As It Happens

Alabama woman who took over newspaper from pro-KKK editor quits a month later

An African-American woman who took over the helm of a small-town Alabama newspaper that recently called for the Ku Klux Klan to "ride again" has stepped down after a few weeks, citing interference from the newspaper's owner.

Elecia R. Dexter accuses Goodloe Sutton of interfering with her work at the Democrat-Reporter

Elecia Dexter has stepped down as editor of the Democrat-Reporter in Linden, Ala., a a job she took on after the former editor wrote an editorial calling on the Klu Klux Klan to 'ride again.' (Elecia Dexter/LinkedIn)

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When Elecia R. Dexter was at the helm of the Democrat-Reporter, she felt like she had two jobs — running the paper and babysitting her former boss.

Dexter, an African-American woman, took over the Linden, Ala., newspaper last month from Goodloe Sutton, a white man who was facing backlash over an editorial he wrote calling for the Klu Klux Klan to "ride again." 

Dexter was an office clerk at the paper when Sutton handed her the reins as publisher and editor. He stayed on as owner, but promised Dexter she would have full editorial control.

But Sutton, it turns out, wasn't ready to let go. Dexter stepped down this week, alleging Sutton's continued interference in her editorial decisions. 

'Chasing this kid who's misbehaving'

"I would spend most of my time trying to change things that he did outside of me, and that was defeating the whole purpose," she told As It Happens host Carol Off. "It was almost like I was chasing this kid who's misbehaving."

Sutton hasn't responded publicly to Dexter's allegations, and did not reply to As It Happens' request for comment. 

Goodloe Sutton, owner of the Democrat-Reporter newspaper, kept interfering in her editorial decisions, alleges Dexter. (Mickey Welsh/The Montgomery Advertiser/Associated Press)

Dexter was planning to quit her office job at the Democrat-Reporter after Sutton wrote an editorial inviting the KKK to ride against "Democrats in the Republican Party and Democrats [who] are plotting to raise taxes in Alabama."

But when she went to confront Sutton, he surprised her by offering her his job.

She had no background in journalism, but she seized the opportunity to turn her hometown paper around and make it more reflective of the Linden's racially diverse population.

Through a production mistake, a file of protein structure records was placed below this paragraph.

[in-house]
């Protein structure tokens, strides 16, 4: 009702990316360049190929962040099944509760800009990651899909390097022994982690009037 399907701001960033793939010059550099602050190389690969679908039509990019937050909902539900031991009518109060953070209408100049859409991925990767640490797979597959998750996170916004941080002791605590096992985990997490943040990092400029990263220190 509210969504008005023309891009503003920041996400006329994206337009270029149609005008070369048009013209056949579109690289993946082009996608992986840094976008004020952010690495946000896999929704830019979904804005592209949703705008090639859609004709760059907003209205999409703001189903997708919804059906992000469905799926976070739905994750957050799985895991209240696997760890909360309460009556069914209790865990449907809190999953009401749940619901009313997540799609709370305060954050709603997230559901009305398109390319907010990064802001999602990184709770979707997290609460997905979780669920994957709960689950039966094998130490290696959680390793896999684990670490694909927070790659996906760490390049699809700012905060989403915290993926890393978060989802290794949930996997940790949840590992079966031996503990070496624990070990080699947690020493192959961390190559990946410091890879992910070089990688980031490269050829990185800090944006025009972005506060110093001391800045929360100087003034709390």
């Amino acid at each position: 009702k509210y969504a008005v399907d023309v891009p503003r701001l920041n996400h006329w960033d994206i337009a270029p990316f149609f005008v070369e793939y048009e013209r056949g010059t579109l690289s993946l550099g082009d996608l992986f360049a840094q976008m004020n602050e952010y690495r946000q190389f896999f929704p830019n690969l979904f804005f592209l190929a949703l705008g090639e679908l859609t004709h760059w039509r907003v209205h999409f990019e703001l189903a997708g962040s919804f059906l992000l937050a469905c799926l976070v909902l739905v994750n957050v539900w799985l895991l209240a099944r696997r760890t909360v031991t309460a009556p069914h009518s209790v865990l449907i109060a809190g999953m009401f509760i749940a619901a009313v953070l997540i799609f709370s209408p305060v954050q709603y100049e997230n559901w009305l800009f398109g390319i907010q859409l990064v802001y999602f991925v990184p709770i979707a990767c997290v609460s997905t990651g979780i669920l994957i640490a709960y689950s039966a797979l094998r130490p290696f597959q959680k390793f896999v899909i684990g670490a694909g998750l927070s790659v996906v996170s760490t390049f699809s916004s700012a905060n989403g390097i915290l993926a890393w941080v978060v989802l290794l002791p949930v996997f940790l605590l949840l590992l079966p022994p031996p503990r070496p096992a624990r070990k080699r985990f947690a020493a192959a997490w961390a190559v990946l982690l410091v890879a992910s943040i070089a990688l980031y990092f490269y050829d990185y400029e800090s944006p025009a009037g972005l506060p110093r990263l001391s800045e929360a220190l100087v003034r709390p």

"I felt it was a way that I could take a platform, turn it in a positive direction, build a rapport, hopefully, and trust in this community so that I can reflect what is important to them," she said at the time.

'Do I feel like I was used? No'

At first, she said things were going well. She had a lot of support from her colleagues and neighbours, as well as the media community at large.

But Sutton, she said, couldn't let go.

She says he would use the newspaper's email to send out missives that directly contradicted the paper's editorial stance, and he kept trying slip unapproved editorials into new editions.

She says he was particularly keen on defending himself against what he perceived as unfair coverage by the Montgomery Advertiser, which he claimed falsely accused him of calling for lynchings.

The newspaper had asked him to clarify what he meant when he referred in his editorial to the KKK "cleaning up D.C."

"We'll get the hemp ropes out, loop them over a tall limb and hang all of them," he reportedly replied. 

At one point, Dexter alleges Sutton emailed an altered version of the paper's front cover to advertisers and news outlets that included an editorial lambasting the Advertiser's coverage of him. 

"One of the things I talked to him about was, you know, we're kind of cutting hairs here. It does not matter that you did not say the word," Dexter said.

"You used language, used a hate group, to describe something that you wanted to do. And none of it's OK."

He eventually managed to publish his editorial against her wishes, she said. In her public resignation letter, she says the most recent edition the paper "does not reflect the views or thoughts" of the editor. 

"I think there is a part of him that really thought I could save the paper. But there's also a part of him that could not let it settle that he could not say what he wanted to say," she said.

"Do I feel like I was used? No. Do I feel like he didn't realize what it meant to give up control? Absolutely."

What's next?

Dexter issued a press release saying she was stepping down from the Democrat-Reporter in order to maintain her "integrity and well-being."

"I believe a good opportunity is going to come my way and I have no regrets," she said. "Overall, this experience is one that's been the best of my life. I cannot tell you."

Says she's developed a real passion for writing in her short time at the paper's helm, and is open to taking another job in journalism. 

"Please, please, I'm available," she said, with a laugh. "Look, I'll even come to Canada."

Written by Sheena Goodyear with files from The Associated Press. Interview with Elecia R. Dexter produced by Kate Swoger.